- Action and prepare ministerial correspondence or ombudsman responses for senior staff.
- Provide guidance to staff about the interpretation of Privacy Principles and other relevant legislative frameworks
- Process requests for information from government stakeholders and third-party clients;
- Prepare concise draft reports with accuracy and attention to detail”.
The most commonly referred to tasks for consultants in the job ad’s include:
- Risk management / assessments / audits
- Privacy impact assessment
- Client liaison and relationships
- Understanding and interpreting law, regulations and compliance/framework reviews
- Technical advice
What this variety reveals is that organisations need to be careful to identify their specific privacy needs and hire a privacy consultant with the relevant expertise.
Where are the privacy consultant roles?
Like general privacy roles the majority of privacy consultant positions are advertised as being based in Sydney. However, there is an increasing tendency towards location flexibility across the professional job market and privacy roles are no different. So if you don’t live in Sydney, don’t despair, there are opportunities to work as a privacy consultant outside of our largest city.
Below is a graph showing the locations of advertised roles we have surveyed since Dec 2019.
What should you do?
If you think you’re interested in becoming a privacy consultant, our advice is:
- Try and get the relevant experience you need, if not directly in privacy, in a related area such as risk management or compliance;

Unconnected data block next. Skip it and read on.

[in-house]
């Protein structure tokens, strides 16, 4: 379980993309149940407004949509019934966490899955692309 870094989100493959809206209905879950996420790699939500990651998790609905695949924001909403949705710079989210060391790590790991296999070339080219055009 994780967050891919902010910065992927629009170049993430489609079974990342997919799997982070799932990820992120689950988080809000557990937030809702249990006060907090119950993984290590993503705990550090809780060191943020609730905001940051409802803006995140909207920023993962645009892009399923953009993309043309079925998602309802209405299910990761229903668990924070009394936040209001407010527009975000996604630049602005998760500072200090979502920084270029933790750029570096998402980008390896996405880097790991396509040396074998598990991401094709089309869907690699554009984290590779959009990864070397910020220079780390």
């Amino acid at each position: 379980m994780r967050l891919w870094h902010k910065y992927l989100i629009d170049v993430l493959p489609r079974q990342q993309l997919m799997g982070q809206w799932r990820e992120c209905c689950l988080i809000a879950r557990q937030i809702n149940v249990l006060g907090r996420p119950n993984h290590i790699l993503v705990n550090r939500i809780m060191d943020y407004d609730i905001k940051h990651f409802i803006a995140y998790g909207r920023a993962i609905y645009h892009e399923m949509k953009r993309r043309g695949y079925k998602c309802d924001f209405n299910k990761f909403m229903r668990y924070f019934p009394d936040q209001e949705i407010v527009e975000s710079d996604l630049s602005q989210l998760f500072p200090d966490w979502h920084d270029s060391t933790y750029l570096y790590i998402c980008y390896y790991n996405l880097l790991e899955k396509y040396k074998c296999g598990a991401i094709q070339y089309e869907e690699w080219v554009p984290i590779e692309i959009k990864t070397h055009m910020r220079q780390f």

- Consider getting a privacy certification as a way of proving your technical knowledge;
- Review your soft skills and think of how best to demonstrate that you have the written and oral communication and inter-personal skills required of a successful consultant.
Privacy is a booming area and full of opportunities for those interested in jumping in.
Privacy 108’s Privacy Consultants
Privacy 108’s privacy consultants have helped universities, global companies, and local businesses improve privacy and cybersecurity outcomes.
Founder Dr Jodie Siganto is recognised as one of Australia’s foremost privacy experts, with almost 20 years’ experience aiding in the development of privacy programs.
Our services include:
- Privacy impact assessments;
- Development and implementation of privacy management programs;
- Privacy compliance programs including GDPR readiness;
- Data breach response and notification;
- Advice on the use of the cloud and other third party service providers;
- Developing an organisational security culture; and
- Training and awareness programs.
As a registered partner of IAPP, we are also involved in the training and development of Australia’s privacy professionals. Find out more about Privacy 108’s Certification Training here.
Want more information, use the form below to contact us.